Students create their own homemade kazoos to illustrate that sound vibrations can be seen, heard, felt, and amplified.
When you hum into the kazoo, vibrations from your vocal cords travel through the tube, vibrating the air molecules. The waxed-paper membrane that on the other end of the tube creates additional vibration, amplifying the sound.
The sound you make with your voice has a main pitch. But the distinctive sound of your voice is a result of harmonics, quieter vibrations at higher pitches. The harmonics are also amplified by the kazoo but not all of them are amplified by the same amount. That's why the kazoo makes your humming sound so weird.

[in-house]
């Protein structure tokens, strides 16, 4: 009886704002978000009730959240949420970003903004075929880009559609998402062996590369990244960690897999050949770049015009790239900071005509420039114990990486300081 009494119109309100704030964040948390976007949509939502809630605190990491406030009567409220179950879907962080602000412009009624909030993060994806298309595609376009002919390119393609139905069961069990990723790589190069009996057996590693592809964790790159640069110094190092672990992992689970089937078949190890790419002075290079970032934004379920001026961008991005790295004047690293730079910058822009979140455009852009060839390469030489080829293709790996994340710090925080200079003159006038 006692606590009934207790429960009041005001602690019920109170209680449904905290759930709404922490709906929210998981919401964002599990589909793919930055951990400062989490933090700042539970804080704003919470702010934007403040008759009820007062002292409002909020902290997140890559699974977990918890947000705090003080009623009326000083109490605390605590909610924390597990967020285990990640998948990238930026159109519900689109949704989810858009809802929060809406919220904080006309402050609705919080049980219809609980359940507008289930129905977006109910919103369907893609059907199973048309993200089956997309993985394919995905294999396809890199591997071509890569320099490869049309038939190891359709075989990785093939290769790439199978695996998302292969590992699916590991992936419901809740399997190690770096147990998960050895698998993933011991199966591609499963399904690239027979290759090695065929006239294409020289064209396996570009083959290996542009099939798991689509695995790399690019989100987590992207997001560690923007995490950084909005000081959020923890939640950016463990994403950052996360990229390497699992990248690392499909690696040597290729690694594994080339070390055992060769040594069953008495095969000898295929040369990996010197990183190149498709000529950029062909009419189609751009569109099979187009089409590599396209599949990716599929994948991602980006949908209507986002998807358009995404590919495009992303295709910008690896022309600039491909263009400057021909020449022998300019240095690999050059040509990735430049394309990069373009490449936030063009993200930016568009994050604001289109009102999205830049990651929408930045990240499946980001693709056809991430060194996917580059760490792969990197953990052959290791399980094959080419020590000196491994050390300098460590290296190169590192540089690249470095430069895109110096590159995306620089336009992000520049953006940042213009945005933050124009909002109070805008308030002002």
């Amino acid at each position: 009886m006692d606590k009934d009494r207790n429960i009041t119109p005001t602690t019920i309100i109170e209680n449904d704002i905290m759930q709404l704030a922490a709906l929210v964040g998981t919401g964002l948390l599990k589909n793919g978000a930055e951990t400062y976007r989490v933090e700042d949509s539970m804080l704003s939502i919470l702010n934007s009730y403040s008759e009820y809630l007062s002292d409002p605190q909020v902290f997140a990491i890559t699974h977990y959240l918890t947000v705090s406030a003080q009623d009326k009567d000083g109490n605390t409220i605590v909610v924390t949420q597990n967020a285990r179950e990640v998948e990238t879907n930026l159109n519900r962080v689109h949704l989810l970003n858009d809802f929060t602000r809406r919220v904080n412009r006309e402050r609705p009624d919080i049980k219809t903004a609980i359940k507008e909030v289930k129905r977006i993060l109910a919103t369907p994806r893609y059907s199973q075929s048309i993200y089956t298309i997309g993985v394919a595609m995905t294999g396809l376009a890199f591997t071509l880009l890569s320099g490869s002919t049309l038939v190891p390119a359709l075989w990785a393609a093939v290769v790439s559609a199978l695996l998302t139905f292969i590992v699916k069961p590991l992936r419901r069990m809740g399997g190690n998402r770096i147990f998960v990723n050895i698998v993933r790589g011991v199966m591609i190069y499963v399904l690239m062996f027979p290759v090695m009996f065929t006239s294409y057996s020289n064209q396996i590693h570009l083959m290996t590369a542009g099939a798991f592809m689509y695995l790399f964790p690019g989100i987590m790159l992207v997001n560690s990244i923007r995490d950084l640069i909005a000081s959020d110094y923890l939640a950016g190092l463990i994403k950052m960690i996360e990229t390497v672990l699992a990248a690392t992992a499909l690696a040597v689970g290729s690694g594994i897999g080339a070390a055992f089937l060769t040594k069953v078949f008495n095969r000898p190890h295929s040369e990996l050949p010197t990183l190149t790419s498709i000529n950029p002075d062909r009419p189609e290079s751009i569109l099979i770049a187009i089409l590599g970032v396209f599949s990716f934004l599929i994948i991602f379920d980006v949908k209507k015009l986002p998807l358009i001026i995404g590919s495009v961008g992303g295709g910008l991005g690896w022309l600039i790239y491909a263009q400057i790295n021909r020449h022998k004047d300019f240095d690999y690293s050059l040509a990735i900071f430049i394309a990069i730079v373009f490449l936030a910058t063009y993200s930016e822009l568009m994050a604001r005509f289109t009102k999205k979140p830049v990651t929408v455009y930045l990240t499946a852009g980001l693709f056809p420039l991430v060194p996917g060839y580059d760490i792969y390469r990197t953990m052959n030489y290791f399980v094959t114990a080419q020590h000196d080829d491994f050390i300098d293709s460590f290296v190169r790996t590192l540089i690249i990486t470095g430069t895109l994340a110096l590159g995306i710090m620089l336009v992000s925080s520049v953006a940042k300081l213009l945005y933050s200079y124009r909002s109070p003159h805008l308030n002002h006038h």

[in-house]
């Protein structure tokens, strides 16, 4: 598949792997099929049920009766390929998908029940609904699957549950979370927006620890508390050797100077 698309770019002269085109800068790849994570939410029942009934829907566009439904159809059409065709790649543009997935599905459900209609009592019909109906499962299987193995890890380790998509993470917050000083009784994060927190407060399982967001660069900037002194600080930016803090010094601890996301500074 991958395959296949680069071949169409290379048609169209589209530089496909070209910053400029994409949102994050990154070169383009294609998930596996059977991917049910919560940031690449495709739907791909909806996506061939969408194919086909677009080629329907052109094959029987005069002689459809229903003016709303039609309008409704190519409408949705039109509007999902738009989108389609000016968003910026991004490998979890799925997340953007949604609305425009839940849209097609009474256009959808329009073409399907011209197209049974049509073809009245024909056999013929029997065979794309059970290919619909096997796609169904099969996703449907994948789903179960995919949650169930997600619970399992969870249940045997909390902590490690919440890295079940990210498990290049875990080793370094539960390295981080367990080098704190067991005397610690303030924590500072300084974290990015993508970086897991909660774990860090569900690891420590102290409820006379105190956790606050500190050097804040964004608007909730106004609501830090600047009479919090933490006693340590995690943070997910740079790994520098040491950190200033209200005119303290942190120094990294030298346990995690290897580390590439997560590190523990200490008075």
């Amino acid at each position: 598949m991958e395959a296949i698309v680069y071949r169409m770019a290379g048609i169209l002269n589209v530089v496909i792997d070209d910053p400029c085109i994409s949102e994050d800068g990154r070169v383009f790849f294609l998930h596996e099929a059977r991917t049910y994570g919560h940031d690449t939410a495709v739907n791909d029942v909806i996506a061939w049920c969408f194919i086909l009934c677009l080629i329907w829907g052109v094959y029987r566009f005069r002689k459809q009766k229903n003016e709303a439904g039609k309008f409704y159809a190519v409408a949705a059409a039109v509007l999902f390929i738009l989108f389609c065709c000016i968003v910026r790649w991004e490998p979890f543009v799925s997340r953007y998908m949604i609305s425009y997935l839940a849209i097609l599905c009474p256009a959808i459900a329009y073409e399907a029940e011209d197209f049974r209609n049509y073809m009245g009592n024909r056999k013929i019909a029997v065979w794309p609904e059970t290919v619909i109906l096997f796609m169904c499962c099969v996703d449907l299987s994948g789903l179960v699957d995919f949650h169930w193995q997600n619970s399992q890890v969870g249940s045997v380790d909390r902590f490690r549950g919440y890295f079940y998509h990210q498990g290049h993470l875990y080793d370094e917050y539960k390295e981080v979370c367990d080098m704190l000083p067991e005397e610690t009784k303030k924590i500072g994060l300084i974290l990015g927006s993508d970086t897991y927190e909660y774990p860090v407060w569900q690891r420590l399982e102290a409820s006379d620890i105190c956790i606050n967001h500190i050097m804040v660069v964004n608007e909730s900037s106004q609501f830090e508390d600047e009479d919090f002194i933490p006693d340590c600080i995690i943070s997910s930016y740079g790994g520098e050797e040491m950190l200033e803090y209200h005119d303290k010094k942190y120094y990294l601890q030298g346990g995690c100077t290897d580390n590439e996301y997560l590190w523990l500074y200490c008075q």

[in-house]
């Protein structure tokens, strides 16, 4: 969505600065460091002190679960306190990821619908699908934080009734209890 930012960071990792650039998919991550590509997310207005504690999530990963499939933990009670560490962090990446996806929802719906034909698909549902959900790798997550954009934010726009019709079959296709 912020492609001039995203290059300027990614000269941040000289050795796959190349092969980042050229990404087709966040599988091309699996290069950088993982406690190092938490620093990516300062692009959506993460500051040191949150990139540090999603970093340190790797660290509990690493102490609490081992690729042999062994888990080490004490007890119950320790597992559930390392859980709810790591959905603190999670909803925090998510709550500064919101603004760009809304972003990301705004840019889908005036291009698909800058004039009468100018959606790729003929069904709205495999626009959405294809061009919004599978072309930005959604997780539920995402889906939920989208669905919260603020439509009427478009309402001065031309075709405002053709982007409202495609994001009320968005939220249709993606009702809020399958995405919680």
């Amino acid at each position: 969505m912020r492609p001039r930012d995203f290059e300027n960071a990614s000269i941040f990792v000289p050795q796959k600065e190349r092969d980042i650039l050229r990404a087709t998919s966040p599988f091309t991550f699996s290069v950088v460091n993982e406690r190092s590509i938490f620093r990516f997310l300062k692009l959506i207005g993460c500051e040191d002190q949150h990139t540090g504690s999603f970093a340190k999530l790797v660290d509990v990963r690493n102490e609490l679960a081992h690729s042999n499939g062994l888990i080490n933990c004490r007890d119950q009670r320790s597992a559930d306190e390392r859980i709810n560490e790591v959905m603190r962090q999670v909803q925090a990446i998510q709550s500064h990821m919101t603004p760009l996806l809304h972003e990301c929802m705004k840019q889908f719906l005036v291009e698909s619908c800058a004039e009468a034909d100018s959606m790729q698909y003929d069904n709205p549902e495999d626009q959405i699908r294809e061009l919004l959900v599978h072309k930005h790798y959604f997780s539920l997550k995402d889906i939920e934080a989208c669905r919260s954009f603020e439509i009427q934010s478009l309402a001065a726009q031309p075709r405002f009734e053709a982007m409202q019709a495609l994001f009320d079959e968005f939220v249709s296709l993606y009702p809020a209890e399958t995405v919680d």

When the kazoo's air hole is open, air can travel freely, and the kazoo sounds louder than when your finger covers the hole.
A typical kazoo given out at children's parties is a tapered plastic tube with a cap on it. The vibrating waxed paper or plastic is located in the cap. Simply blowing into the kazoo will not cause the wax paper to vibrate – it needs sound waves in order to vibrate.